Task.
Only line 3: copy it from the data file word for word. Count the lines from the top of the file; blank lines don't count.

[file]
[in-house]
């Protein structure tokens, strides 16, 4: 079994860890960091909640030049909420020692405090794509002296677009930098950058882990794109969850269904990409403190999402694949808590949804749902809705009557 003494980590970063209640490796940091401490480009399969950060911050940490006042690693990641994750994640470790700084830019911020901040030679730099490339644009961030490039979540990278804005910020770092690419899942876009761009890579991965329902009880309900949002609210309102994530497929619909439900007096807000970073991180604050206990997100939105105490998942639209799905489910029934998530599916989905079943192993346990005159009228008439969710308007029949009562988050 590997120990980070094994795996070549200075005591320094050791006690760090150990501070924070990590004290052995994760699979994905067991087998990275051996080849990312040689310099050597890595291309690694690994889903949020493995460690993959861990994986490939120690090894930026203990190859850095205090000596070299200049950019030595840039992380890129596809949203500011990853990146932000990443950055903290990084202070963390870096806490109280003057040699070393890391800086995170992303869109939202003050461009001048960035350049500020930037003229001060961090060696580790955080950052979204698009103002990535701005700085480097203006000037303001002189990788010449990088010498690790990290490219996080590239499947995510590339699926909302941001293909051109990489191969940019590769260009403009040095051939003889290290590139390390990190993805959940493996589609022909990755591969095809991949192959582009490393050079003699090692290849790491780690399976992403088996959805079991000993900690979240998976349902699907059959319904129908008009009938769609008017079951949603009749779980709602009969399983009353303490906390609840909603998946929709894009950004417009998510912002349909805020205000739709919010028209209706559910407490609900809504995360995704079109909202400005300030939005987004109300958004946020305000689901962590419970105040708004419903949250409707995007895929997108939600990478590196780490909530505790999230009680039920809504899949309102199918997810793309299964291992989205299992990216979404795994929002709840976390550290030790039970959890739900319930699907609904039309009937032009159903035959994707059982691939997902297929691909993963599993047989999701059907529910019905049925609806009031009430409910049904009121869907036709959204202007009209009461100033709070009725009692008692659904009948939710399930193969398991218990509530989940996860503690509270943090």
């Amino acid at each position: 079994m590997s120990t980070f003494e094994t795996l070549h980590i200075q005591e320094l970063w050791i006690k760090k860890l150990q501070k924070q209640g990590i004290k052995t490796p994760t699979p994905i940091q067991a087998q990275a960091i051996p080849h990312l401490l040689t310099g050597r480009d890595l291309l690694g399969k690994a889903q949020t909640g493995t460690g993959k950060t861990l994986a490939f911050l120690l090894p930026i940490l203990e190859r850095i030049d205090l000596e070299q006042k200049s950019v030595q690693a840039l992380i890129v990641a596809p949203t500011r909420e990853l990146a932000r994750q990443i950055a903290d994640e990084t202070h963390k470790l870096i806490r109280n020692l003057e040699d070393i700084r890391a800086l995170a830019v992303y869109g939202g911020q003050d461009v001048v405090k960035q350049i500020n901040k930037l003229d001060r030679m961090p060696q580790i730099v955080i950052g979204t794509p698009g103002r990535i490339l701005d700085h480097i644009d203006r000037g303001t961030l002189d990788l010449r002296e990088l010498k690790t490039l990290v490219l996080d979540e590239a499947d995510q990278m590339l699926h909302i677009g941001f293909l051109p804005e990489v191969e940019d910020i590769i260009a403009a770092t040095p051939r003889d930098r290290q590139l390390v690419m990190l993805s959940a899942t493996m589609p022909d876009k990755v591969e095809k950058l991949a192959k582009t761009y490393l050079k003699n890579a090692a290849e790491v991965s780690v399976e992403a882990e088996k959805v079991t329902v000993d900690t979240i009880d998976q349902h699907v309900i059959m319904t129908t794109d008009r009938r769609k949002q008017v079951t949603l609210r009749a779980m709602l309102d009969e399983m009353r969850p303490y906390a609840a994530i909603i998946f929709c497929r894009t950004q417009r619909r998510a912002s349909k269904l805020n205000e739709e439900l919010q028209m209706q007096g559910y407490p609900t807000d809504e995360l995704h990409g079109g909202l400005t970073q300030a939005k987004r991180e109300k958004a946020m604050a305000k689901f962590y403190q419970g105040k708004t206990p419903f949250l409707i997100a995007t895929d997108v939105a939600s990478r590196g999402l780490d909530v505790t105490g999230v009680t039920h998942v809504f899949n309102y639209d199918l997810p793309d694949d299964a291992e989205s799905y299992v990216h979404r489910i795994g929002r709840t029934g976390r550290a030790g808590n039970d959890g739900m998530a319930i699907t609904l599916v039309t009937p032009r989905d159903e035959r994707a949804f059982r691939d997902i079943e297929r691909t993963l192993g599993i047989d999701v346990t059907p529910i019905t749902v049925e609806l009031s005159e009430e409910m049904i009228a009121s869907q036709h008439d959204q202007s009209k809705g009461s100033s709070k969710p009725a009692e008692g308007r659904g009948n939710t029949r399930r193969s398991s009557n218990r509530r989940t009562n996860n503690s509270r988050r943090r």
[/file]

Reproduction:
């Amino acid at each position: 079994m590997s120990t980070f003494e094994t795996l070549h980590i200075q005591e320094l970063w050791i006690k760090k860890l150990q501070k924070q209640g990590i004290k052995t490796p994760t699979p994905i940091q067991a087998q990275a960091i051996p080849h990312l401490l040689t310099g050597r480009d890595l291309l690694g399969k690994a889903q949020t909640g493995t460690g993959k950060t861990l994986a490939f911050l120690l090894p930026i940490l203990e190859r850095i030049d205090l000596e070299q006042k200049s950019v030595q690693a840039l992380i890129v990641a596809p949203t500011r909420e990853l990146a932000r994750q990443i950055a903290d994640e990084t202070h963390k470790l870096i806490r109280n020692l003057e040699d070393i700084r890391a800086l995170a830019v992303y869109g939202g911020q003050d461009v001048v405090k960035q350049i500020n901040k930037l003229d001060r030679m961090p060696q580790i730099v955080i950052g979204t794509p698009g103002r990535i490339l701005d700085h480097i644009d203006r000037g303001t961030l002189d990788l010449r002296e990088l010498k690790t490039l990290v490219l996080d979540e590239a499947d995510q990278m590339l699926h909302i677009g941001f293909l051109p804005e990489v191969e940019d910020i590769i260009a403009a770092t040095p051939r003889d930098r290290q590139l390390v690419m990190l993805s959940a899942t493996m589609p022909d876009k990755v591969e095809k950058l991949a192959k582009t761009y490393l050079k003699n890579a090692a290849e790491v991965s780690v399976e992403a882990e088996k959805v079991t329902v000993d900690t979240i009880d998976q349902h699907v309900i059959m319904t129908t794109d008009r009938r769609k949002q008017v079951t949603l609210r009749a779980m709602l309102d009969e399983m009353r969850p303490y906390a609840a994530i909603i998946f929709c497929r894009t950004q417009r619909r998510a912002s349909k269904l805020n205000e739709e439900l919010q028209m209706q007096g559910y407490p609900t807000d809504e995360l995704h990409g079109g909202l400005t970073q300030a939005k987004r991180e109300k958004a946020m604050a305000k689901f962590y403190q419970g105040k708004t206990p419903f949250l409707i997100a995007t895929d997108v939105a939600s990478r590196g999402l780490d909530v505790t105490g999230v009680t039920h998942v809504f899949n309102y639209d199918l997810p793309d694949d299964a291992e989205s799905y299992v990216h979404r489910i795994g929002r709840t029934g976390r550290a030790g808590n039970d959890g739900m998530a319930i699907t609904l599916v039309t009937p032009r989905d159903e035959r994707a949804f059982r691939d997902i079943e297929r691909t993963l192993g599993i047989d999701v346990t059907p529910i019905t749902v049925e609806l009031s005159e009430e409910m049904i009228a009121s869907q036709h008439d959204q202007s009209k809705g009461s100033s709070k969710p009725a009692e008692g308007r659904g009948n939710t029949r399930r193969s398991s009557n218990r509530r989940t009562n996860n503690s509270r988050r943090r």